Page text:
Confirmation is the third Sacrament of Initiation into Catholic Christianity, after Baptism and the receiving of the Eucharist. It symbolises the mature Catholic's acceptance of his membership into the Church. Like the other two Sacraments of Initiation, its spiritual effects are considered permanent, so no person may undergo Confirmation more than once.
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The confirmation ceremony begins with an opening prayer, in which the bishop (or, in some cases, a priest authorised by the bishop) asks for the Holy Ghost to descend upon the confirmation candidates. This is supposed to be the same as the visitation of the Holy Ghost to the apostles at Pentecost in the New Testament. The bishop then reaches his hands out over the heads of the confirmation candidates and prays for God to send them the power of the Paraclete, which is another term for the Holy Ghost or Holy Spirit.
After the opening prayers comes the confirmation itself. In this part of the ceremony, each candidate comes forward holding a card on which is written her confirmation name. This is the name of a saint chosen for the occasion. The candidate's sponsor, who must always be a confirmed Catholic, stands with her right hand resting on the candidate's right shoulder. The bishop touches each candidate on the head with his fingers and calls each candidate by his confirmation name. Then he anoints the candidate on the forehead with the holy chrism. This is followed by a symbolic blow on the cheek to symbolise that the confirmed Catholic is a soldier of Christ.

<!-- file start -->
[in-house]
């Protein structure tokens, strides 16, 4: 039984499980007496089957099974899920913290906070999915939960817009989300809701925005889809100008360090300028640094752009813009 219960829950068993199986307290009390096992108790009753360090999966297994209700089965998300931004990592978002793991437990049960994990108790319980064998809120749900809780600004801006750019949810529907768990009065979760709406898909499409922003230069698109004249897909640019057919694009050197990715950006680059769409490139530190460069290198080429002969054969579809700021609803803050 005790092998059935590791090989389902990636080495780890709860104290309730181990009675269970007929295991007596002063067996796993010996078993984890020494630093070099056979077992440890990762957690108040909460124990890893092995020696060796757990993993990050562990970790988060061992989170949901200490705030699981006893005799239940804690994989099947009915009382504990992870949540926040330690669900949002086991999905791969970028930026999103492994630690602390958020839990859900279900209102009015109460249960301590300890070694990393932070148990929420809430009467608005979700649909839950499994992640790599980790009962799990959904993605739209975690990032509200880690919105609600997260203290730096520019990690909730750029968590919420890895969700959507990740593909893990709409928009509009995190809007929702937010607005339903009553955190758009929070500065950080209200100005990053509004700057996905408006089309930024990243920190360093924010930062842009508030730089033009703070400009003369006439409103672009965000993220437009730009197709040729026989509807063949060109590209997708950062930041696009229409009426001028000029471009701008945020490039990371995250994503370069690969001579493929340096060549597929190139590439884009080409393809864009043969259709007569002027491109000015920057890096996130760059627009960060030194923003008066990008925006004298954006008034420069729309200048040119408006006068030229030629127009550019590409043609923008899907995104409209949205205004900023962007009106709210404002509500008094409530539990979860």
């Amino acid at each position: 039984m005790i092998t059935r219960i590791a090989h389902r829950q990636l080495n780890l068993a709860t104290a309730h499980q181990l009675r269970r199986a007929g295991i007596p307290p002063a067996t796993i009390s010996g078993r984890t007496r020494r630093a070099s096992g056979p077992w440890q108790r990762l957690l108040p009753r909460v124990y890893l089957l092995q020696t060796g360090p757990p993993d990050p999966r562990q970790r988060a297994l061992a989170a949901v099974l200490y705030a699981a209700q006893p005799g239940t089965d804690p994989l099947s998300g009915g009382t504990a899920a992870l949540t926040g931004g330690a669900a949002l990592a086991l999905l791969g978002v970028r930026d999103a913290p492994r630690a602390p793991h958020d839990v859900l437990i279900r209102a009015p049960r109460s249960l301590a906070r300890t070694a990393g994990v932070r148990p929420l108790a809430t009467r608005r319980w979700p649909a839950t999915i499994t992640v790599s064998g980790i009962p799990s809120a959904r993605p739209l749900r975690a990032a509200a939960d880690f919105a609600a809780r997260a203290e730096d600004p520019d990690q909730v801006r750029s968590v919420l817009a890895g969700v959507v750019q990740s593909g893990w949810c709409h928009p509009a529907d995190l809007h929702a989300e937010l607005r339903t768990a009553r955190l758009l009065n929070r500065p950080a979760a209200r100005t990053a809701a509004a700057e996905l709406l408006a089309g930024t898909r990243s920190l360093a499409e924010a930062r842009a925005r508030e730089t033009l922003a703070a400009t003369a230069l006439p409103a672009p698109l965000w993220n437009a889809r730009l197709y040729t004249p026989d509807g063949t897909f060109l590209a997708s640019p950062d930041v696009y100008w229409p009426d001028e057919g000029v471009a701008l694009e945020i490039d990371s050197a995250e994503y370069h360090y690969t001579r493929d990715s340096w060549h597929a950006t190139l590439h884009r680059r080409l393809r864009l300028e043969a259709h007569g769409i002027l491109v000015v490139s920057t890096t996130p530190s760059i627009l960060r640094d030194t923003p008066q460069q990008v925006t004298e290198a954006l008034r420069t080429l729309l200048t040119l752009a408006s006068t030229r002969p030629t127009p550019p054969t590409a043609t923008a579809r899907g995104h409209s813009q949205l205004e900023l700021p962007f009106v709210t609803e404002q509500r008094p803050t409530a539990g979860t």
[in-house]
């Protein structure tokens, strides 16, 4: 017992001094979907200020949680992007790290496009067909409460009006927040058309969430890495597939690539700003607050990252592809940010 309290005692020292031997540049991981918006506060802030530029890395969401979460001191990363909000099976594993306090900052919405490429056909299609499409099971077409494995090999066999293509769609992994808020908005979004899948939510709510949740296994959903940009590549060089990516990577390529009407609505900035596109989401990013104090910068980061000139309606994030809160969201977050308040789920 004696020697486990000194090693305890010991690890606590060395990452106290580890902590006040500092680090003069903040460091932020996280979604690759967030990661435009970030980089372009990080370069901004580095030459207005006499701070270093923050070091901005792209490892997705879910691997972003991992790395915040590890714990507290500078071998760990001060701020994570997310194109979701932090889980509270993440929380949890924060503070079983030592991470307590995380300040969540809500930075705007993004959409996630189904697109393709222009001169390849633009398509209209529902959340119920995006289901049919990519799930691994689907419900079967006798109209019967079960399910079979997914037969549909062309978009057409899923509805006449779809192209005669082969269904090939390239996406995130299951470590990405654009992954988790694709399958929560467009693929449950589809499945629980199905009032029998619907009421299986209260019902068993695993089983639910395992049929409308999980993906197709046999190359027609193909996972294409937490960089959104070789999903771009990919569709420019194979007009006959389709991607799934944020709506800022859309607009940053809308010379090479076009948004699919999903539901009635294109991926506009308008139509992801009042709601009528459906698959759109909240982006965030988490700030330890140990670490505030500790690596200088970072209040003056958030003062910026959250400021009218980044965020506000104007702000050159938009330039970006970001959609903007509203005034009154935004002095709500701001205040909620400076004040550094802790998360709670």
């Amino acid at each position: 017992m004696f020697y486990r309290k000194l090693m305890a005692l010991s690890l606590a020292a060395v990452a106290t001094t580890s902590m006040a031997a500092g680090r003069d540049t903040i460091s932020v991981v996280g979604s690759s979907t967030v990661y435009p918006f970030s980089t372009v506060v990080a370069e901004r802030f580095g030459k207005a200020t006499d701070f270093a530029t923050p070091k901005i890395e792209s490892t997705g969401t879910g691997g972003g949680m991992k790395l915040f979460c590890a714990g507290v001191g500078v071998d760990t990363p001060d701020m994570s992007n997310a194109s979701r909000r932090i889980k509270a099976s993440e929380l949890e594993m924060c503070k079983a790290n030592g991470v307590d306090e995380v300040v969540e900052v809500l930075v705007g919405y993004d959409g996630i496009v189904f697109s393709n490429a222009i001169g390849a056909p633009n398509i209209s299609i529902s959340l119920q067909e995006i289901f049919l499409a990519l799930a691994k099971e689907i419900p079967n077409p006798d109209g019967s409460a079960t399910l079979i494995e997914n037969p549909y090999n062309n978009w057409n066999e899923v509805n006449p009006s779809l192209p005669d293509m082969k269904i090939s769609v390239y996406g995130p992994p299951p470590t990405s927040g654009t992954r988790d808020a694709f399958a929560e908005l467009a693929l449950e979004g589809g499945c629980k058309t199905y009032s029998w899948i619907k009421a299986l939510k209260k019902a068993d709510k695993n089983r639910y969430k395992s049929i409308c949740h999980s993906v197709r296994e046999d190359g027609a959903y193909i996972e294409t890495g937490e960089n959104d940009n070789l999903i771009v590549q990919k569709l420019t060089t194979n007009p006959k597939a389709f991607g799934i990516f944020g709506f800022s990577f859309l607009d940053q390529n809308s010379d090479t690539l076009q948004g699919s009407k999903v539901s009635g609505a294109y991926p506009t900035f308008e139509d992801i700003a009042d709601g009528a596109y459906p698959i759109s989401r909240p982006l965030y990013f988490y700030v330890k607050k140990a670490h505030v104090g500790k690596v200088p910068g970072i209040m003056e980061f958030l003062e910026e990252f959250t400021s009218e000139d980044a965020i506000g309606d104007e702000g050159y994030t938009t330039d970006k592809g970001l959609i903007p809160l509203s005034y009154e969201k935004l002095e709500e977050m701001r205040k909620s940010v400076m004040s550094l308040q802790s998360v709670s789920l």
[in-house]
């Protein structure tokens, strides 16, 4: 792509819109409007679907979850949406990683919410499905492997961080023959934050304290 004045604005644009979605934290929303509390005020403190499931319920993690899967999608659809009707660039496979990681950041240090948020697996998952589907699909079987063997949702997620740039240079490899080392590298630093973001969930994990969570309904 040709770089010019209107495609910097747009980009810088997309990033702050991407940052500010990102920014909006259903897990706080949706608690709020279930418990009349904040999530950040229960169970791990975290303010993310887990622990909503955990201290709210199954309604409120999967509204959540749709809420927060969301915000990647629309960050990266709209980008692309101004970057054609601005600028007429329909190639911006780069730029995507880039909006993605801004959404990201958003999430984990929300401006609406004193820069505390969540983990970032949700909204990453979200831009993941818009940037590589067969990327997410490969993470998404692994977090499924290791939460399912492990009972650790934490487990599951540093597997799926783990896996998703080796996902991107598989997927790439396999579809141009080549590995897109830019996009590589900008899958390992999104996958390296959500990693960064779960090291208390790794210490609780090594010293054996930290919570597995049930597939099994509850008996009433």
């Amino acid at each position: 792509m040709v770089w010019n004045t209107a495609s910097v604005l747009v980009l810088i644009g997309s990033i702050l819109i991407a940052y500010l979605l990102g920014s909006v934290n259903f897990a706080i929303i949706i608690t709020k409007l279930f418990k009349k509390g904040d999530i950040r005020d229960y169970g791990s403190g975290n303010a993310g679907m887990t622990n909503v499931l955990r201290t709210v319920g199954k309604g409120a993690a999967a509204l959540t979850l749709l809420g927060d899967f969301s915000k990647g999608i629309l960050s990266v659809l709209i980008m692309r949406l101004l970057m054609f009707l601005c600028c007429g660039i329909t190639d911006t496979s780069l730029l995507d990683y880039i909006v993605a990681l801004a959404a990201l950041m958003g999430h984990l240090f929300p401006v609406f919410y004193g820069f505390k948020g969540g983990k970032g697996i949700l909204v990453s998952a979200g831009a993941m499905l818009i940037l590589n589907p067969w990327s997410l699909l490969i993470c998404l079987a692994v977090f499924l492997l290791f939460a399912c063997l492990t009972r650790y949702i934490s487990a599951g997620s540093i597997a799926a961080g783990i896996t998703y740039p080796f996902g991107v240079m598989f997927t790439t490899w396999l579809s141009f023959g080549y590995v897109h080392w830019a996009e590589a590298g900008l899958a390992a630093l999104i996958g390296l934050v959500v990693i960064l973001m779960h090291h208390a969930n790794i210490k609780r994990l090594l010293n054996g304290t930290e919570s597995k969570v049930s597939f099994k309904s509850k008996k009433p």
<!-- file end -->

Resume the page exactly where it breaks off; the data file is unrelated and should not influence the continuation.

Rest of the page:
Closing Song and Prayers
After the confirmation itself is completed, a song called the "antiphon" is either read or sung aloud. The bishop then sings a prayer before the altar, and blesses all of those who have just become confirmed Catholics. The new confirmed Catholics recite several prayers together -- the Apostle's Creed, the Hail Mary and the Our Father. To complete the ceremony, the bishop offers a Pontifical Blessing for the whole congregation. Sometimes, but not always, the congregation sings a psalm together.
Theology of Confirmation
The confirmation ceremony is the sacrament of the Holy Ghost or Holy Spirit. It is supposed to seal the Holy Ghost to the believer for the rest of his life. Catholics do not consider confirmation to be a prerequisite for salvation, but they do believe that confirmation gives the mature Catholic the strength to wage spiritual warfare against temptation and persecution. Confirmation is supposed to give the Catholic the "seven gifts of the Holy Ghost." If the person undergoing confirmation is in a state of mortal sin, the confirmation is still a valid one. However, the sin delays the confirmation from becoming fully effective until the person undergoes a penance.
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